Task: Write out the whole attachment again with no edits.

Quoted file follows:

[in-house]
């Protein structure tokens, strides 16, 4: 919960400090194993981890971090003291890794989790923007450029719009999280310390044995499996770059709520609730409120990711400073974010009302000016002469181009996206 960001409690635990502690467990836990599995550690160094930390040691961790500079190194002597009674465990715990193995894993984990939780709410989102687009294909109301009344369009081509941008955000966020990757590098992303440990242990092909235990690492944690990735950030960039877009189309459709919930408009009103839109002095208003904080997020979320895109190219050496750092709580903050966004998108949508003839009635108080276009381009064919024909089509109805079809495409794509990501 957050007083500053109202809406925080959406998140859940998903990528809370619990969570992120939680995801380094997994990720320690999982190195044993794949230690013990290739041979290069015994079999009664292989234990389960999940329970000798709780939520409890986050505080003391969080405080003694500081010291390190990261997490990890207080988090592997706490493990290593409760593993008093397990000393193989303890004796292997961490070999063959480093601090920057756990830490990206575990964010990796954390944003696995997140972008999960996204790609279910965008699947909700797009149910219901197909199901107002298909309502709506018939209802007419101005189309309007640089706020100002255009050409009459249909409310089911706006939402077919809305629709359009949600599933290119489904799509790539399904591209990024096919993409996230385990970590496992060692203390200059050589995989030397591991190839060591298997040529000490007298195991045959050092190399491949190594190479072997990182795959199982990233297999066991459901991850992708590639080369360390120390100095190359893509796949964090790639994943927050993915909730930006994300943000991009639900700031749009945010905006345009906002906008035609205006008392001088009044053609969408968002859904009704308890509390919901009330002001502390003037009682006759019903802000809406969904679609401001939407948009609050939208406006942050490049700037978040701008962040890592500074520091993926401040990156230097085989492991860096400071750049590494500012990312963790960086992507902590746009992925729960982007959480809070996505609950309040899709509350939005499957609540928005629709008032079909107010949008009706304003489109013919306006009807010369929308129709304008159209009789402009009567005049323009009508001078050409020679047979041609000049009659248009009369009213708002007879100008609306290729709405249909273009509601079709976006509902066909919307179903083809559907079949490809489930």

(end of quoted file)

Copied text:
[in-house]
């Protein structure tokens, strides 16, 4: 919960400090194993981890971090003291890794989790923007450029719009999280310390044995499996770059709520609730409120990711400073974010009302000016002469181009996206 960001409690635990502690467990836990599995550690160094930390040691961790500079190194002597009674465990715990193995894993984990939780709410989102687009294909109301009344369009081509941008955000966020990757590098992303440990242990092909235990690492944690990735950030960039877009189309459709919930408009009103839109002095208003904080997020979320895109190219050496750092709580903050966004998108949508003839009635108080276009381009064919024909089509109805079809495409794509990501 957050007083500053109202809406925080959406998140859940998903990528809370619990969570992120939680995801380094997994990720320690999982190195044993794949230690013990290739041979290069015994079999009664292989234990389960999940329970000798709780939520409890986050505080003391969080405080003694500081010291390190990261997490990890207080988090592997706490493990290593409760593993008093397990000393193989303890004796292997961490070999063959480093601090920057756990830490990206575990964010990796954390944003696995997140972008999960996204790609279910965008699947909700797009149910219901197909199901107002298909309502709506018939209802007419101005189309309007640089706020100002255009050409009459249909409310089911706006939402077919809305629709359009949600599933290119489904799509790539399904591209990024096919993409996230385990970590496992060692203390200059050589995989030397591991190839060591298997040529000490007298195991045959050092190399491949190594190479072997990182795959199982990233297999066991459901991850992708590639080369360390120390100095190359893509796949964090790639994943927050993915909730930006994300943000991009639900700031749009945010905006345009906002906008035609205006008392001088009044053609969408968002859904009704308890509390919901009330002001502390003037009682006759019903802000809406969904679609401001939407948009609050939208406006942050490049700037978040701008962040890592500074520091993926401040990156230097085989492991860096400071750049590494500012990312963790960086992507902590746009992925729960982007959480809070996505609950309040899709509350939005499957609540928005629709008032079909107010949008009706304003489109013919306006009807010369929308129709304008159209009789402009009567005049323009009508001078050409020679047979041609000049009659248009009369009213708002007879100008609306290729709405249909273009509601079709976006509902066909919307179903083809559907079949490809489930």